Sony Ericsson W660i review: Sony Ericsson W660i
Another Walkman branded music phone from Sony Ericsson, the W660i features 3G connectivity, a 2-megapixel camera and support for RSS feeds.
The Sony Ericsson W660i is a full-featured, yet no-surprises 3G mobile phone, sporting slick looks, intuitive functionality and a smattering of useful applications. Weighing 93 grams and measuring 102 by 46 by 14.5mm, the Sony Ericsson W660i is pitched as the must-have mobile device for folks who want their music on the move.
The adage "if it ain't broke, don't fix it" seems to be Sony Ericsson's golden rule, and the Sony Ericsson W660i is certainly a testament to this. Throughout, the handset shares more in common with its predecessors in the K3x, 5x and 6xi series than otherwise, not only sharing a classic candy-bar form-factor, but a near-identical user-interface, button layout and list of features. As much as this may limit any convincing argument as to why existing 3G Sony Ericsson users should upgrade to this new, bells-and-whistles model, it should be known that it does possess a number of defining features that are not only quite useful, but also a lot of fun.
The Sony Ericsson W660i's rounded corners, tactile keypad and matte finish have been sculpted with maximum comfort in mind. One could imagine it to be the brainchild of some illicit mobile phone-using motorist's club (you know who you are), bearing the single goal of crafting a phone that can be wholly utilised using one hand. The keypad is very responsive and easy to the touch. Being a Walkman-branded product, the Sony Ericsson W660i transforms from phone to music player with the press of a button, and likewise into a digital camera. In turn, the four-way keypad can be programmed with shortcuts, taking the repetition out of performing common tasks.
One of the Sony Ericsson W660i's more standout features is the inclusion of an easily-replaceable 512MB Sony Memory Stick Micro, providing ample room for either oodles of photos, or a few music albums. Contrary to old times, a phone-to-USB cable is provided, meaning that you can now transfer files to the handset post-haste, or at least without fooling around with a Bluetooth connection. Considering this is a digital music-oriented phone, this is not only a great improvement over previous models, but a timely feature set. However this said, the largest-capacity Memory Stick Micro currently available in Australia is 2GB, which is certainly not enough to have serious audiophiles considering the purchase of a Sony Ericsson W660i as a viable replacement for their higher-capacity MP3 players.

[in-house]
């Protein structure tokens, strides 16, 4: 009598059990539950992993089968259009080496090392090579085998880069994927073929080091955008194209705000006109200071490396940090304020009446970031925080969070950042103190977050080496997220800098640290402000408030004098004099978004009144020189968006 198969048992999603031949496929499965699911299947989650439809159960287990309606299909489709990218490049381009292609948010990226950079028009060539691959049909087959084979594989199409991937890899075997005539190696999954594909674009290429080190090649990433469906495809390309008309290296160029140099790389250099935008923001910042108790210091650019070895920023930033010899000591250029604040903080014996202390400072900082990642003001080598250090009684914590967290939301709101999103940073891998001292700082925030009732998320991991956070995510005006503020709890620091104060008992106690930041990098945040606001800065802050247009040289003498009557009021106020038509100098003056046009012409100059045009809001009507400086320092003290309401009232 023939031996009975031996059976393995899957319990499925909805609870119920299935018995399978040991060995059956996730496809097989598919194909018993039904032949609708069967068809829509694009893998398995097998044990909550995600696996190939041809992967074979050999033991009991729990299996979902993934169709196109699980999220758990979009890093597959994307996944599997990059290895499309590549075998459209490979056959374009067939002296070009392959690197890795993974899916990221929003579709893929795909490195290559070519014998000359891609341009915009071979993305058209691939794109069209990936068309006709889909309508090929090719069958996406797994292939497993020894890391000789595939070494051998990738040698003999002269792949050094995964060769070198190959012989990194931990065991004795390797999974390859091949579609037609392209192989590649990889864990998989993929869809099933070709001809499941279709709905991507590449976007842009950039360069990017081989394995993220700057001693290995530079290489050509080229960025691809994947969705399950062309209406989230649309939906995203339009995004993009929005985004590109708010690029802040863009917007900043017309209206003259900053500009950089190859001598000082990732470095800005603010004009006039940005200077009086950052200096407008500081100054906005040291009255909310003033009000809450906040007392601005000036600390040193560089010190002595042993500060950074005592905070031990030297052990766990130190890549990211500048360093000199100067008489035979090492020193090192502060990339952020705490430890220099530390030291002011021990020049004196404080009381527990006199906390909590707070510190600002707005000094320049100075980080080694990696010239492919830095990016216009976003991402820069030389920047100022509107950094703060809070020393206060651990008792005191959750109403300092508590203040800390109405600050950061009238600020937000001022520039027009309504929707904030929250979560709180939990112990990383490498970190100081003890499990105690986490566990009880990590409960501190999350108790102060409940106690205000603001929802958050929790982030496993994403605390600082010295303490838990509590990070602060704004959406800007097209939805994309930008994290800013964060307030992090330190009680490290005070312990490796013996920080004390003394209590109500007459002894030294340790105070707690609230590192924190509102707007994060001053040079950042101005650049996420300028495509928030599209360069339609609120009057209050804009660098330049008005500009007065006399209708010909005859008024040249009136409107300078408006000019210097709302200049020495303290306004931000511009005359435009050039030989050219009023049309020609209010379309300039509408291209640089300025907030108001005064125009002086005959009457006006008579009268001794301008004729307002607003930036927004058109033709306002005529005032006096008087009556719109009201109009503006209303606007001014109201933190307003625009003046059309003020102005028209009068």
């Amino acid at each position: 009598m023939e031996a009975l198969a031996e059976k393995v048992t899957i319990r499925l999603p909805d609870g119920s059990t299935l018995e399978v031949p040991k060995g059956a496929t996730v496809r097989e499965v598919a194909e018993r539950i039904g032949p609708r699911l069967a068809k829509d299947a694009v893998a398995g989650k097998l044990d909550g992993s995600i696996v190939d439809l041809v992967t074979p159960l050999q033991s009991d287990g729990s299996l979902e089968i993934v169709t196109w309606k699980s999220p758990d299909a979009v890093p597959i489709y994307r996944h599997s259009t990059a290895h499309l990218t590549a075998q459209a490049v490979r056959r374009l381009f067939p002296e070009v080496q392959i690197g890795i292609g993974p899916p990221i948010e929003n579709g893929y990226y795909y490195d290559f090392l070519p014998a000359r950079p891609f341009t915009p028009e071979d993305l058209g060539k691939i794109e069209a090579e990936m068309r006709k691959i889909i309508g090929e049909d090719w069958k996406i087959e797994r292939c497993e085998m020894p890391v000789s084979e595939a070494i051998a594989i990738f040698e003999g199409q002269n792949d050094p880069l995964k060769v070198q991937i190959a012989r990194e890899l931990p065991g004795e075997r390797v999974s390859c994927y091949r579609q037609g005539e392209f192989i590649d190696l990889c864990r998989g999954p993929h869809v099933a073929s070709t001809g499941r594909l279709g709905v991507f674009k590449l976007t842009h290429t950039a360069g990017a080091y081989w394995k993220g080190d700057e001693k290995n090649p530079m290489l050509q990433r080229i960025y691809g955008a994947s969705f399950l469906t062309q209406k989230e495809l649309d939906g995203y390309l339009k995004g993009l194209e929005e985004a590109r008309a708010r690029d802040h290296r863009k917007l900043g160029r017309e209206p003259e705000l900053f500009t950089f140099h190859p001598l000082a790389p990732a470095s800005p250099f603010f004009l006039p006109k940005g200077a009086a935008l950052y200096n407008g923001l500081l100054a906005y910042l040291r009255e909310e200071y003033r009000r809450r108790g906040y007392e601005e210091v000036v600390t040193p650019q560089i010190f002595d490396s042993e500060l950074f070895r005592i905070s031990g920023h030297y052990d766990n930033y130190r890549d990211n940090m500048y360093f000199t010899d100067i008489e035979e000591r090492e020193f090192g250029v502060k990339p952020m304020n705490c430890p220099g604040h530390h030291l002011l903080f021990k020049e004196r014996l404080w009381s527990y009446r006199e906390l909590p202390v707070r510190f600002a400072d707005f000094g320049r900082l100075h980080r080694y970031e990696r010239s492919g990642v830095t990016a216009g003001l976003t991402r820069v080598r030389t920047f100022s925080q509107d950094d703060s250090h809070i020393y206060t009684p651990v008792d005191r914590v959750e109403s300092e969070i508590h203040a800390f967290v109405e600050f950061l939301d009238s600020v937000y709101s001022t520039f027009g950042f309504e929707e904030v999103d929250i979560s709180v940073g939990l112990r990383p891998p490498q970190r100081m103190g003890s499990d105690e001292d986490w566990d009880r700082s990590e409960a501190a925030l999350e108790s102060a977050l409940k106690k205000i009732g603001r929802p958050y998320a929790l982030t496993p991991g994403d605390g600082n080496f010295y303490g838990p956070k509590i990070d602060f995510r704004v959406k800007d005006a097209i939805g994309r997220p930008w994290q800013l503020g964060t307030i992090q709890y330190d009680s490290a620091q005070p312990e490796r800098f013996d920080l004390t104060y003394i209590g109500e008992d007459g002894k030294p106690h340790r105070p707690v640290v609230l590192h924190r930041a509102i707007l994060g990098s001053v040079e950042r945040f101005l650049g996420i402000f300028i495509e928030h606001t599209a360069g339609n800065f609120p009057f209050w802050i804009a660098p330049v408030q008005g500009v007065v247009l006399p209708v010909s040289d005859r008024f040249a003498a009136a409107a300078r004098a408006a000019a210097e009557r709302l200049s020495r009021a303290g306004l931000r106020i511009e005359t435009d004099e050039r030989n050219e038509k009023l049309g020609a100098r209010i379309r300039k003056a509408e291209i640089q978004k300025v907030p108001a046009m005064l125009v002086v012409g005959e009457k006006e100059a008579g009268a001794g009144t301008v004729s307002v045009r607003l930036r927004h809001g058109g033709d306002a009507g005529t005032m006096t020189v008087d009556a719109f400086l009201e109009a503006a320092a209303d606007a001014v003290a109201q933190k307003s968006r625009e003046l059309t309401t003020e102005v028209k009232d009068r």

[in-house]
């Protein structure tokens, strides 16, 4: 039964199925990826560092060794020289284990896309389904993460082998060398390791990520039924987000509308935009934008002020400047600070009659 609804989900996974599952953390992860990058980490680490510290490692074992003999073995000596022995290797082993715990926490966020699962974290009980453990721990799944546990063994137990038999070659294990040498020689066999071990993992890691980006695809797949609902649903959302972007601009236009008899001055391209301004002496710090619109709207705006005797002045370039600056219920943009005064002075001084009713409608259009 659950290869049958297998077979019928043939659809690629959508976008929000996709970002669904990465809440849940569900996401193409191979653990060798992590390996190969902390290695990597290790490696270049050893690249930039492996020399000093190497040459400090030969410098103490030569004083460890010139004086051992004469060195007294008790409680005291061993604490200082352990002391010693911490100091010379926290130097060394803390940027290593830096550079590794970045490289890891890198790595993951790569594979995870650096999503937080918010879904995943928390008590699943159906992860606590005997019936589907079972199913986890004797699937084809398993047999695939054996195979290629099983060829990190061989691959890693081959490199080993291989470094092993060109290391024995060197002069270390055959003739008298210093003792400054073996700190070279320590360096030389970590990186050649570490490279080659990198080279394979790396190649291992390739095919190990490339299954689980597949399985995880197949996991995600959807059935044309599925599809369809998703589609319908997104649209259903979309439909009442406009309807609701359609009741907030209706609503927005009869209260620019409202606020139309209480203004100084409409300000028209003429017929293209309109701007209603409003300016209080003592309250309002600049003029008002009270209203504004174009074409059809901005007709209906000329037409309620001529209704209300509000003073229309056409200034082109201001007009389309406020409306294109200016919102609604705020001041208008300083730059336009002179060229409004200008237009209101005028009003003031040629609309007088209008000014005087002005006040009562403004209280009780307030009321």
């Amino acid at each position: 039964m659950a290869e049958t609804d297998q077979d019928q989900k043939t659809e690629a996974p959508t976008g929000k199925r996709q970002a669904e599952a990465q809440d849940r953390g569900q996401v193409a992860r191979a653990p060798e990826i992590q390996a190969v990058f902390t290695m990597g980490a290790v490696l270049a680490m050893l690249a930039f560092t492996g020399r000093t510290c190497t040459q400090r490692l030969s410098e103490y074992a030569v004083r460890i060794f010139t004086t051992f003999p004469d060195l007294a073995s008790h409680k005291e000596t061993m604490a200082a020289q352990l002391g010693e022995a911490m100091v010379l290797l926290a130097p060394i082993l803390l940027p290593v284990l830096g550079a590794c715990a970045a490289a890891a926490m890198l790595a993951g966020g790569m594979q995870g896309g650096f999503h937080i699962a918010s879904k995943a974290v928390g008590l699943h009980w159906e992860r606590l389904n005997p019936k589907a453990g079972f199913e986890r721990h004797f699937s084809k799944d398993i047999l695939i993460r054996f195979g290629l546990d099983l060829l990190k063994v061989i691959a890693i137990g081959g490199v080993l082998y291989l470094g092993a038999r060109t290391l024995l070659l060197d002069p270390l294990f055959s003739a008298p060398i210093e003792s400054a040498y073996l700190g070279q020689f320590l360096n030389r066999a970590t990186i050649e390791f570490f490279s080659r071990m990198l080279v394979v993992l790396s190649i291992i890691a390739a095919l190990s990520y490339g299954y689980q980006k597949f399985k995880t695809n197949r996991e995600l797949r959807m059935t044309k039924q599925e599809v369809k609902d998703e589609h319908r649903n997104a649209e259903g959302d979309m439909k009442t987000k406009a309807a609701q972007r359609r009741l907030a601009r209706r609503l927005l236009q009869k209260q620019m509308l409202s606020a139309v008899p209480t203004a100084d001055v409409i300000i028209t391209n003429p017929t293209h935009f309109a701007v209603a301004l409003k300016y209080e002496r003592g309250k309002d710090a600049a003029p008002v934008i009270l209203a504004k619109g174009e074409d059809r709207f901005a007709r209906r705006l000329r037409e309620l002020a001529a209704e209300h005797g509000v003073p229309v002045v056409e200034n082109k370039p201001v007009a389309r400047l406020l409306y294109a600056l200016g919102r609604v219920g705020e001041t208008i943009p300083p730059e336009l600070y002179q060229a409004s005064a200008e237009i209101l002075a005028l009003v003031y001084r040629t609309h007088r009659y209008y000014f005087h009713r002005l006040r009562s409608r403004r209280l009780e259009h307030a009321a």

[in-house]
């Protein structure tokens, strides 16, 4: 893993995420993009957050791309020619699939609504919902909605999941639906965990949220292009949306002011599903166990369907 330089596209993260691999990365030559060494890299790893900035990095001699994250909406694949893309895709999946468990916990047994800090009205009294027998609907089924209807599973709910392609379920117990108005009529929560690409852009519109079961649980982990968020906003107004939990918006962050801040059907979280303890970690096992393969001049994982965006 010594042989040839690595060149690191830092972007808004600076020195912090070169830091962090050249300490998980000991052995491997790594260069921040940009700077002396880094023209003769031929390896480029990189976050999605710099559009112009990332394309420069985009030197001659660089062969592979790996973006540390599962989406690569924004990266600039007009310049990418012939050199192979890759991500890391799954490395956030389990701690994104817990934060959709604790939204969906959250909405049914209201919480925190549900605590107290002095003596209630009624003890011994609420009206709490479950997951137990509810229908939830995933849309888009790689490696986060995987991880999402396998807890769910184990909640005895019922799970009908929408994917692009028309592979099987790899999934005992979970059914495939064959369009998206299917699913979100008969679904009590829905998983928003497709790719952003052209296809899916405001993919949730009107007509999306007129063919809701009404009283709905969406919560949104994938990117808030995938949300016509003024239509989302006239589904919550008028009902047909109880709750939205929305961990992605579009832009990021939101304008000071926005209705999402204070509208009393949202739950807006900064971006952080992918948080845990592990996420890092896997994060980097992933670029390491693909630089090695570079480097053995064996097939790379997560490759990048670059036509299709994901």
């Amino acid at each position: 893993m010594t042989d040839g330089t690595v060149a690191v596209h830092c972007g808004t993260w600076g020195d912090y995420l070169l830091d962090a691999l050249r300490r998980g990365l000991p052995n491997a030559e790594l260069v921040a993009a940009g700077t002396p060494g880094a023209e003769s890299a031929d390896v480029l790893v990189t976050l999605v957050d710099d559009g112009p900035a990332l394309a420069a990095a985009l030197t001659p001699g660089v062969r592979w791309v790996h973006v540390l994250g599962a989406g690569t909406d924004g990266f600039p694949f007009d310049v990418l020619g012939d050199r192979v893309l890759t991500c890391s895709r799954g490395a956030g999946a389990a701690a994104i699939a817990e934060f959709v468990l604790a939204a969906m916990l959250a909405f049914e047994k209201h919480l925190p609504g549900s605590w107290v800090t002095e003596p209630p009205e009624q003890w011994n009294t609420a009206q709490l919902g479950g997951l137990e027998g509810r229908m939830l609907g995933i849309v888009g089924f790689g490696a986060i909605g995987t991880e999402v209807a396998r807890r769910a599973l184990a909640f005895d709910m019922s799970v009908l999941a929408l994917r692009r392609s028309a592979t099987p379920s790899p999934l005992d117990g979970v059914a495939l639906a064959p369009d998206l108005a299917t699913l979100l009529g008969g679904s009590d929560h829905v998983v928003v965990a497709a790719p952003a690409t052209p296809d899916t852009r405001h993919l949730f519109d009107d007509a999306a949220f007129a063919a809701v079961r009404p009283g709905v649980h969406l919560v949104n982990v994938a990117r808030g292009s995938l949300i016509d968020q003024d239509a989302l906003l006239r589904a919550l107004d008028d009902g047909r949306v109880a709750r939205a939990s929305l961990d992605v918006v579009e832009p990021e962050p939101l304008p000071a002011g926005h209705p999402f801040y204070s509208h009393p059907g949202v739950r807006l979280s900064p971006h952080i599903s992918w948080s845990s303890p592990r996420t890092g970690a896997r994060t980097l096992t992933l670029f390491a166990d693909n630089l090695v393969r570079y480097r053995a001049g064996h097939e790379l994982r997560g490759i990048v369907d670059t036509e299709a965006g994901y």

Aiding its role as equally phone and music player, the Sony Ericsson W660i contains a variety of music-oriented applications such as the Walkman Music Player (complete with fancy visualisations and skins), the PlayNow music purchasing service (not yet available in Australia, at the time of writing) and the gimmicky, DIY pop-tune creator, MusicDJ. Most interesting of all is the TrackID program, which allows you to record a short sample of a tune, before polling the Gracenote database for its respective artist and album. As expected, this feature links in with the Sony Ericsson W660i's built-in FM radio software, providing a godsend for folks who regularly fall smitten of songs they hear on the radio, only to live the nightmare of never uncovering the song again.
Music aside, the Sony Ericsson W660i possesses a crisp and bright 262K-colour TFT screen, which is great for previewing photos. The 2-megapixel digital camera and software is unchanged from that found in this handset's predecessors, and continues to produce images with good colour reproduction in bright light, suitable for 4 by 6-inch printing.
For all this adulation, the Sony Ericsson W660i does have three small quirks. First of all, the W660i is not natively supported by OS X's iSync application, meaning that Mac users will only be able to sync their contacts and calendar items after they install the iSync plugin (available free at ThinkSmartShop, in French). Secondly, we found an indexing bug when searching through contacts saved on the SIM card; while you can search by the first letter of a contact's name, any subsequent letters added to the search are ignored. This bug probably won't crash any planes, but if you're of a paranoid disposition and only save your contacts to your SIM card, it may become quite obvious. Finally, the Video Call feature is oddly filed under Organiser in the menu system, suggesting that either nobody used it in previous incarnations (and thus it needed to be hidden), or Sony Ericsson's engineers are prone to whimsy, too.
The Sony Ericsson W660i possesses excellent battery life, busting out a competitive six hours talk time and 360 hours on standby. Its battery life and the reliability of its battery meter seem to improve quite noticeably in the weeks after its initial charge, after which it is capable of close to a week's moderate use between cycles.
Sound from the Sony Ericsson W660i is of good quality and can be turned up fairly loud, not only for calls but music playback. The Walkman Music Player software includes an equaliser to help compensate for the tinniness of its small speakers, however this effect is only remarkable when using headphones (supplied).
The Sony Ericsson W660i is certainly not among the most inexpensive 3G phones available, but given its feature-richness and sheer ease of use, it should still be regarded as an attractive choice. In so much as many existing Sony Ericsson users may not identify enough new features to warrant an upgrade, music lovers will certainly be impressed by its Walkman smarts -- and everyone else may feel sorely tempted to try text messaging on the road again.